that just don’t– they just don’t have access to credit
cards or other kinds of more fluid forms of payment. And two, it gets
the brand out there, and it gets users– this
is in the physical world. This is in retailers. This is in tens of
thousands of locations that we now have the
Google Play brand known. And your users, while they
are in their usual day-to-day habits, they’re seeing
the Google Play gift card. The other one is
direct carrier billing, which has been very
successful for us. And it is now in 25 markets,
as Michael [INAUDIBLE] earlier. And finally, PayPal, which
we launched more recently– it’s been very successful
for us as well. It’s now in 12 markets and
rolling out to more shortly. So again, these
are current stats. They’re changing constantly. But the objective
is as a user comes in from any of your
countries, any users that you have in any
markets, as they come in, the objective is
that they’ll find an option on their
purchase experience that is familiar to them
that they want to use. We want to reduce that hurdle. So this is a major
part of what I do and what the entire team
at Google Play does. And I’ll give you a
bit of a case study about the launch of the Google
Play gift card in Germany. And this will give
you some insight about our overall
strategy for payments. OK, so as we launched the
Google Play gift card, over the past year, we had
70% increase in buyers. This is tremendous. This is like step
change type stuff. And if you look at– a lot of
you are potentially developers already selling in Germany, you
would have seen that impact. And so the launch
of a form of payment that is convenient
to a market, that is familiar to
users in a market, has a significant impact. So the interesting
thing is what did this do to the rest of the
purchase flow conversion rate? Actualy, it increased our
purchase flow conversion rate by 25%. So more of those clicks that
are coming from your apps are converted– to
be clear, 25% more. And that’s huge. That is incredibly significant
for all of you who are actually closing more of those sales
and completing those sales. And finally, what
this does overall– because at the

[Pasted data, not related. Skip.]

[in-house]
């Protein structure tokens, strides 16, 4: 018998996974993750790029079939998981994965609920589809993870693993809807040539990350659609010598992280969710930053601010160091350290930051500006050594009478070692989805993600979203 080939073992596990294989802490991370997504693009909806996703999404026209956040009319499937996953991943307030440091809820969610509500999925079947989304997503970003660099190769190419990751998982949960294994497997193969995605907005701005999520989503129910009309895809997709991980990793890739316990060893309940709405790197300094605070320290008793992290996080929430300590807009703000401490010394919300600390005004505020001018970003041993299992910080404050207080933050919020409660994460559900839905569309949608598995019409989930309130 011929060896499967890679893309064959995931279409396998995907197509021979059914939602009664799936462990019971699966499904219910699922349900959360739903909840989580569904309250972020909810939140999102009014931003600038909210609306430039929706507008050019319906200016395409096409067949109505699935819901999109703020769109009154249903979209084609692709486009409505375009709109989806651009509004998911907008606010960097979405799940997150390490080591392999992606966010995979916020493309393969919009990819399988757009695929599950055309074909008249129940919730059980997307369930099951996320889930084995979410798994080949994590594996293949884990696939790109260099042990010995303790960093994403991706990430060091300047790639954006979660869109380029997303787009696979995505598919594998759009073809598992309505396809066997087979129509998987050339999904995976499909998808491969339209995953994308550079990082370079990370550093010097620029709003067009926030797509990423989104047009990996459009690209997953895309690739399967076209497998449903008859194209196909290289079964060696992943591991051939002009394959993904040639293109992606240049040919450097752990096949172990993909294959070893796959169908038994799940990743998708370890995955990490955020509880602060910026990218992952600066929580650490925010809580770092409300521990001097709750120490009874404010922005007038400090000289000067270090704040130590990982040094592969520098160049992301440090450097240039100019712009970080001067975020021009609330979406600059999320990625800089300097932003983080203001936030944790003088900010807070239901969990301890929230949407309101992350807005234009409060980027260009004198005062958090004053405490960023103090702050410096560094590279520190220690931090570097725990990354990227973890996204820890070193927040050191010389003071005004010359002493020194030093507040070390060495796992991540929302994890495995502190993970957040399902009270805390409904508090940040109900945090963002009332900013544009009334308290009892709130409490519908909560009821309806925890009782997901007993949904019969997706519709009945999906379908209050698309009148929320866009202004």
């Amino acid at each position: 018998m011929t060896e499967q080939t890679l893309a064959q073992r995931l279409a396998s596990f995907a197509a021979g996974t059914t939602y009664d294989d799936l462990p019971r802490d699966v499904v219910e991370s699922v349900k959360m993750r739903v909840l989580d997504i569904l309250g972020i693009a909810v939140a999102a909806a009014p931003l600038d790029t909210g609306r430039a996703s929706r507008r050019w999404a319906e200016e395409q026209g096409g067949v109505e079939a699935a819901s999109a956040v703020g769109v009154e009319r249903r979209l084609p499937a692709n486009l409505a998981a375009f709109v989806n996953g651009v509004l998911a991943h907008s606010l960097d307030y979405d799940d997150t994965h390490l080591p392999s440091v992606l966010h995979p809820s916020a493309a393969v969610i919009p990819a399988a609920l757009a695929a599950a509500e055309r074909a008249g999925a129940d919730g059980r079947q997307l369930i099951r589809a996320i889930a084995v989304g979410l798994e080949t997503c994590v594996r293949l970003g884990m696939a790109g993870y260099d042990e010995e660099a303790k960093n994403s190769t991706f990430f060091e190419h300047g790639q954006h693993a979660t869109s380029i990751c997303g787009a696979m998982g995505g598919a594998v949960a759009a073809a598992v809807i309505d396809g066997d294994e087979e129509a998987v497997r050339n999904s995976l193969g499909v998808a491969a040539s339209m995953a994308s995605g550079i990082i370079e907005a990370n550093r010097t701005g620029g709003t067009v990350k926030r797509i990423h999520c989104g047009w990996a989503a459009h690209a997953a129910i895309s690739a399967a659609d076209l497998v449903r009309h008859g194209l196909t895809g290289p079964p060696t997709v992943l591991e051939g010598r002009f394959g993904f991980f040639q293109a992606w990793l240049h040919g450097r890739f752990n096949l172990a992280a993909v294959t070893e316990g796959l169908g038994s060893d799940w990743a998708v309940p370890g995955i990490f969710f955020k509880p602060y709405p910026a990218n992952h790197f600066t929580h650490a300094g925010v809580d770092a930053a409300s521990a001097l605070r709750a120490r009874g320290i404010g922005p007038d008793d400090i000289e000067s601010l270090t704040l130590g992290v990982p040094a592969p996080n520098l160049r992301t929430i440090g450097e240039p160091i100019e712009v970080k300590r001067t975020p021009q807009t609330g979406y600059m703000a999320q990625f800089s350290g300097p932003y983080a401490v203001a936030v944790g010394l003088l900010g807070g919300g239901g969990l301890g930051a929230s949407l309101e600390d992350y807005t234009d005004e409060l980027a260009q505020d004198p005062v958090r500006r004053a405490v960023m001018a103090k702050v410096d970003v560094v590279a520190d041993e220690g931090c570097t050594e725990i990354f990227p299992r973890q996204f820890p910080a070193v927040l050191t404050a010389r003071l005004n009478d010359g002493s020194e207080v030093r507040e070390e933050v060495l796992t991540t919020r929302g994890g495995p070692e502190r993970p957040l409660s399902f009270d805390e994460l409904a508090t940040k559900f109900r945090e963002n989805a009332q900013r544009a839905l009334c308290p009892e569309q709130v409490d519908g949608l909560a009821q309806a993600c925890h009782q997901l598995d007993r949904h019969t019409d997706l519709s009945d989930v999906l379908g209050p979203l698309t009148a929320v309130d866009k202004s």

end of the day, we care about overall
sales in the country. And that actually had
a 3x impact on sales. So over the last year, sales
in Germany have grown by 3x. And while this is tied to a
number of things– including growth in Android,
including the availability of preferred methods, and the
increase in the conversion rate– this is a
trend that we want to see more and more markets in. We activate the buyers, we
launch good forms of payment, and then we see an increase
in revenue like this. This is a success
story that we want to replicate in many,
many more countries. For example, we launched
carrier billing and gift cards in Hong Kong. And in that country, we had
an 80% growth in buyers. In Russia, we launched
carrier billing, and we had 100% growth
in number of buyers. So again, we’re
hoping that this will be replicated in every market. And we’re working very hard
to make sure that we do. Shifting a bit to the
purchase experience is not only about the forms
of payment available, but also where they are available. And this was– I always
thought of this as a gap where on tablets, carrier
billing was not available. And just maybe I’ll step
back and say carrier billing is when you’re able to
buy something and put it on your operator bill,
your monthly operator bill. And it was not
available in tablets because you could imagine
the setup experience requires you to be on the
phone that you’re going to bill the stuff to. But we’ve built new technology
over the past couple of years that allowed
us to actually now run carrier billing
from Wi-Fi tablets. And so if you’re a user that
primarily uses carrier billing, and you’re on your phone, when
you went to the tablet before, you actually couldn’t
make a purchase. You didn’t have an
available form of payment. Today they can, and that’s
had a significant impact on monetization on
that device segment. So that’s been really exciting. Another thing that
we have learned is that locally developed
content is extremely important. It kind of triggers
the entire ecosystem. And we’ve worked really